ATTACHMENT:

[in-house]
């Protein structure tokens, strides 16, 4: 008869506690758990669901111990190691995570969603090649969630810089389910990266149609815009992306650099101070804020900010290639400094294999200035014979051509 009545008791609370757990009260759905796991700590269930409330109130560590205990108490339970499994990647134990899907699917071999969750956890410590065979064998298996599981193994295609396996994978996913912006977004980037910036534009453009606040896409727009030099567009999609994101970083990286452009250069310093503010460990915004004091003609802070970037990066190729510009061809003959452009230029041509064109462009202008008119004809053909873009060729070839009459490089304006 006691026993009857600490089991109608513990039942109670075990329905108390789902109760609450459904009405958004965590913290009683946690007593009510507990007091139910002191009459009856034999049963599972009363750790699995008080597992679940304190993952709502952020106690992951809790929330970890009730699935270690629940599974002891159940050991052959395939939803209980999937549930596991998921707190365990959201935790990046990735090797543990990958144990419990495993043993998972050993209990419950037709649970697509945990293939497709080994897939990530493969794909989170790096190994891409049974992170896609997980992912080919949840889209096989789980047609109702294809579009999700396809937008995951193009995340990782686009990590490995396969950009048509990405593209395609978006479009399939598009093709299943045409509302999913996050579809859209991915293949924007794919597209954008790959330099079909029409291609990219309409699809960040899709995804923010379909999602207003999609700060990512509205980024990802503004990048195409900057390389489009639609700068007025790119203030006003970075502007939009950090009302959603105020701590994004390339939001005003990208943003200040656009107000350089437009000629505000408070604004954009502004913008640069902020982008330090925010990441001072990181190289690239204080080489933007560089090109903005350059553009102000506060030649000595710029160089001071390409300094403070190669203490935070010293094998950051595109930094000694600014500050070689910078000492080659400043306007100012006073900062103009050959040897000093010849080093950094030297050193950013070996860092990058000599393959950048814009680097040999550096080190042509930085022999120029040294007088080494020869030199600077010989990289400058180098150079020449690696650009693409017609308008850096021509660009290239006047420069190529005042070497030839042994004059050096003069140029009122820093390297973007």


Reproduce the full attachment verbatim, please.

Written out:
[in-house]
């Protein structure tokens, strides 16, 4: 008869506690758990669901111990190691995570969603090649969630810089389910990266149609815009992306650099101070804020900010290639400094294999200035014979051509 009545008791609370757990009260759905796991700590269930409330109130560590205990108490339970499994990647134990899907699917071999969750956890410590065979064998298996599981193994295609396996994978996913912006977004980037910036534009453009606040896409727009030099567009999609994101970083990286452009250069310093503010460990915004004091003609802070970037990066190729510009061809003959452009230029041509064109462009202008008119004809053909873009060729070839009459490089304006 006691026993009857600490089991109608513990039942109670075990329905108390789902109760609450459904009405958004965590913290009683946690007593009510507990007091139910002191009459009856034999049963599972009363750790699995008080597992679940304190993952709502952020106690992951809790929330970890009730699935270690629940599974002891159940050991052959395939939803209980999937549930596991998921707190365990959201935790990046990735090797543990990958144990419990495993043993998972050993209990419950037709649970697509945990293939497709080994897939990530493969794909989170790096190994891409049974992170896609997980992912080919949840889209096989789980047609109702294809579009999700396809937008995951193009995340990782686009990590490995396969950009048509990405593209395609978006479009399939598009093709299943045409509302999913996050579809859209991915293949924007794919597209954008790959330099079909029409291609990219309409699809960040899709995804923010379909999602207003999609700060990512509205980024990802503004990048195409900057390389489009639609700068007025790119203030006003970075502007939009950090009302959603105020701590994004390339939001005003990208943003200040656009107000350089437009000629505000408070604004954009502004913008640069902020982008330090925010990441001072990181190289690239204080080489933007560089090109903005350059553009102000506060030649000595710029160089001071390409300094403070190669203490935070010293094998950051595109930094000694600014500050070689910078000492080659400043306007100012006073900062103009050959040897000093010849080093950094030297050193950013070996860092990058000599393959950048814009680097040999550096080190042509930085022999120029040294007088080494020869030199600077010989990289400058180098150079020449690696650009693409017609308008850096021509660009290239006047420069190529005042070497030839042994004059050096003069140029009122820093390297973007």